If you have any questions regarding educating staff, you may contact David S. Barmak, Esq. at 609-454-5351 or

Barmak and Associates, LLC      


Our law firm provides integrated regulatory, transactional, employment and litigation/advocacy services to healthcare organizations.


Representative Clients: 

Entities:  Skilled nursing facilities; Home health agencies; Hospice agencies; Hospitals.


Providers: Physicians; Therapists; Orthotists and Prosthetists


Suppliers:  Durable medical equipment; Long-term care pharmacies; Retail pharmacies.


Businesses: Billing; Management service organizations; Independent provider associations


Regulatory Issues: Corporate Compliance Programs (Fraud, waste & abuse; Privacy & Data Security; Employment); Healthcare facility; Licensed Professionals; Medicare & Medicaid (certification, survey and reimbursement); Auditing (legal; clinical; administrative; and reimbursement).


Transaction Issues: General Counsel Services; Contracts.
Employment Issues: Wage and hour; Equal employment opportunity; Discrimination; Whistle-blowing; Employment agreements; Severance packages; Employee release agreements, Non-compete agreements; Non-solicitation agreements; Confidentiality agreements, Employee leave issues, Electronic monitoring and employee privacy, Employee separation (suspensions, terminations and reductions in force); Documentation.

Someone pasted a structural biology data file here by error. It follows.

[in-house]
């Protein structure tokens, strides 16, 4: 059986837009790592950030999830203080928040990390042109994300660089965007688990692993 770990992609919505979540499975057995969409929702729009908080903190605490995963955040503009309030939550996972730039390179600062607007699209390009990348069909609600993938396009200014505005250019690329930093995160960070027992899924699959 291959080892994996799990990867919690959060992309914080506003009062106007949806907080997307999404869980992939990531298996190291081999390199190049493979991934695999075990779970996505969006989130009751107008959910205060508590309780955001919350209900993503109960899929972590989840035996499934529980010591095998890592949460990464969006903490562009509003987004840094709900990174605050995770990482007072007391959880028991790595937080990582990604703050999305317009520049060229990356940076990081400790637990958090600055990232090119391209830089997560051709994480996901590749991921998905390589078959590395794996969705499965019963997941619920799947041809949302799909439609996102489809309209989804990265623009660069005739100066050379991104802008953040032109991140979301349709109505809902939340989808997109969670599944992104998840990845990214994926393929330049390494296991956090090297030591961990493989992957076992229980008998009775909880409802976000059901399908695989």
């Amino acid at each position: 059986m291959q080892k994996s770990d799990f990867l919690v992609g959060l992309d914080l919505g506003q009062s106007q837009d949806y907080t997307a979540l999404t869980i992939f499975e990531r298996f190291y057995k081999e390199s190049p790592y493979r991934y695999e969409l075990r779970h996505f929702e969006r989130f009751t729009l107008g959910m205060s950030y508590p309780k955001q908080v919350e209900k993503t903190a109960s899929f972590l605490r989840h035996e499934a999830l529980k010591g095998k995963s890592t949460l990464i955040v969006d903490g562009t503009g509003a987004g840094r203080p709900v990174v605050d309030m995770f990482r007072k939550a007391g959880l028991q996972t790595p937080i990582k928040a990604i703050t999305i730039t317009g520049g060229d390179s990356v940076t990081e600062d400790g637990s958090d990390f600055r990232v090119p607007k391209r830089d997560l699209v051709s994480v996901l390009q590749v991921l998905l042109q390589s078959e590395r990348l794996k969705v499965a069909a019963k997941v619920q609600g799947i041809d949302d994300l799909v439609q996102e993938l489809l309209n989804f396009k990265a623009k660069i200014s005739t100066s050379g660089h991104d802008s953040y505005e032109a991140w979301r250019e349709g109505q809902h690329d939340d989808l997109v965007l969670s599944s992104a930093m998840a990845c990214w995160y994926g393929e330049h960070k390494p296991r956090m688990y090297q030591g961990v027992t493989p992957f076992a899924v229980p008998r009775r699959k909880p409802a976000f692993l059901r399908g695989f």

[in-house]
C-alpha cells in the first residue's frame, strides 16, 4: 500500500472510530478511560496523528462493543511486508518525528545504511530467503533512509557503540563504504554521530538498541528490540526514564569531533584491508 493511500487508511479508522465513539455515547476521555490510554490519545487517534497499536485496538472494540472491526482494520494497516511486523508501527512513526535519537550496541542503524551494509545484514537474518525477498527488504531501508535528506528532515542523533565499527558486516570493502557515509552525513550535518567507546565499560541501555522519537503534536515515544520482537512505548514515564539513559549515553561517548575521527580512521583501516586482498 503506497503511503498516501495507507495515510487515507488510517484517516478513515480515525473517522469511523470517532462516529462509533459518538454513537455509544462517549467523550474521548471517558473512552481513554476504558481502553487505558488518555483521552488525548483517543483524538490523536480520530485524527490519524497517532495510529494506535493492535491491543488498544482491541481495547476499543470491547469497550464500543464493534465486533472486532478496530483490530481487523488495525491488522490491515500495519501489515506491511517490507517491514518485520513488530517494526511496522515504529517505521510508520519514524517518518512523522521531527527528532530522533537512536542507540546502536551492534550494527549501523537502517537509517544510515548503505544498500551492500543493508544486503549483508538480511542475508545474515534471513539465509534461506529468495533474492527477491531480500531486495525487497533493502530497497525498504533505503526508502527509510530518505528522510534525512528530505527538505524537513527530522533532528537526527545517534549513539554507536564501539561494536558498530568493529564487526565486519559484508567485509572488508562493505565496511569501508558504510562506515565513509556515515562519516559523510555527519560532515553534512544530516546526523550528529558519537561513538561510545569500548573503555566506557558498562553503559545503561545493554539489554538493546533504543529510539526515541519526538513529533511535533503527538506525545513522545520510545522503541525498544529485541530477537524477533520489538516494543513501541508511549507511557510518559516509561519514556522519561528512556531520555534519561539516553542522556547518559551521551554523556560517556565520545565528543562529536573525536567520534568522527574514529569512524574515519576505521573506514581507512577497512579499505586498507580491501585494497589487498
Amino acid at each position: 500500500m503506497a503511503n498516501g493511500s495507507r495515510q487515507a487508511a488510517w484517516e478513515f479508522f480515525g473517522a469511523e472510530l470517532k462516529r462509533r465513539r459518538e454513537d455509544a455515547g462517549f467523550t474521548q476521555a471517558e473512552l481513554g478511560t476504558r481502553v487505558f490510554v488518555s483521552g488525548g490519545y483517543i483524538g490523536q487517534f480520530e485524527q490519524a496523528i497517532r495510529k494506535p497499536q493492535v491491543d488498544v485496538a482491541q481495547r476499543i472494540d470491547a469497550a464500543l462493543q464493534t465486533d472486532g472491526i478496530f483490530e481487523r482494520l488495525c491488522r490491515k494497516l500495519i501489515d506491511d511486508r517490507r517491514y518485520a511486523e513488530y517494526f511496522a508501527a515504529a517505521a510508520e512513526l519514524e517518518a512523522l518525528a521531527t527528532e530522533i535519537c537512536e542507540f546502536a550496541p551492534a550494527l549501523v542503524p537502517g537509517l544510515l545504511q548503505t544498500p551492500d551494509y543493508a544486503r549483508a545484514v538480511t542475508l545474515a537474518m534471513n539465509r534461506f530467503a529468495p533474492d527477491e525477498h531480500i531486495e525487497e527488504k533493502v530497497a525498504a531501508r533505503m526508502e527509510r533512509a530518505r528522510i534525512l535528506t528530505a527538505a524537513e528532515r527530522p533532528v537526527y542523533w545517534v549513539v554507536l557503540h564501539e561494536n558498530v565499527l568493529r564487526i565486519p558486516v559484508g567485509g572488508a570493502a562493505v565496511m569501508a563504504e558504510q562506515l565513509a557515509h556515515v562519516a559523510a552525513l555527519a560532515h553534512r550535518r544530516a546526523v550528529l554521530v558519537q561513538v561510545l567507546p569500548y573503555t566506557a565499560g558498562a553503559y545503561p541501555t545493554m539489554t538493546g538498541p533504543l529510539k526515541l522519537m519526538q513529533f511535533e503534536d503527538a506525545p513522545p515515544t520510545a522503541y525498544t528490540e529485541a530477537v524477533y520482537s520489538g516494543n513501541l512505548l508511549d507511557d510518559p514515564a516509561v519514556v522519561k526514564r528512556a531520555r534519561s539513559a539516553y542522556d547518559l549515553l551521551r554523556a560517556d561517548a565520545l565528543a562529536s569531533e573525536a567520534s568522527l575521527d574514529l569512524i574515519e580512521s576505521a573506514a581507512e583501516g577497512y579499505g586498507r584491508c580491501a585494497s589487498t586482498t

Litigation/Advocacy: Contracts; Employment; Fiduciary issues; Commercial leases; Payment (Managed Care Organizations; Medicare; Medicaid); Guardianship; Professional and facility licensing; Healthcare regulatory; Fraud and privacy issues.
The recipient may, if the newsletter is inaccurate or misleading, report the same to the Committee on Attorney Advertising.


This newsletter has been prepared by Barmak and Associates, LLC for informational purposes only and is not intended to provide legal advice. You should consult an attorney for advice regarding your individual situation. We invite you to contact us. Contacting us does not create an attorney-client relationship. Please do not send any confidential information to us until such time as an attorney-client relationship has been established.


For more information, please contact:

David S. Barmak, Esq.

Telephone (609) 454-5351
Fax (609) 454-5361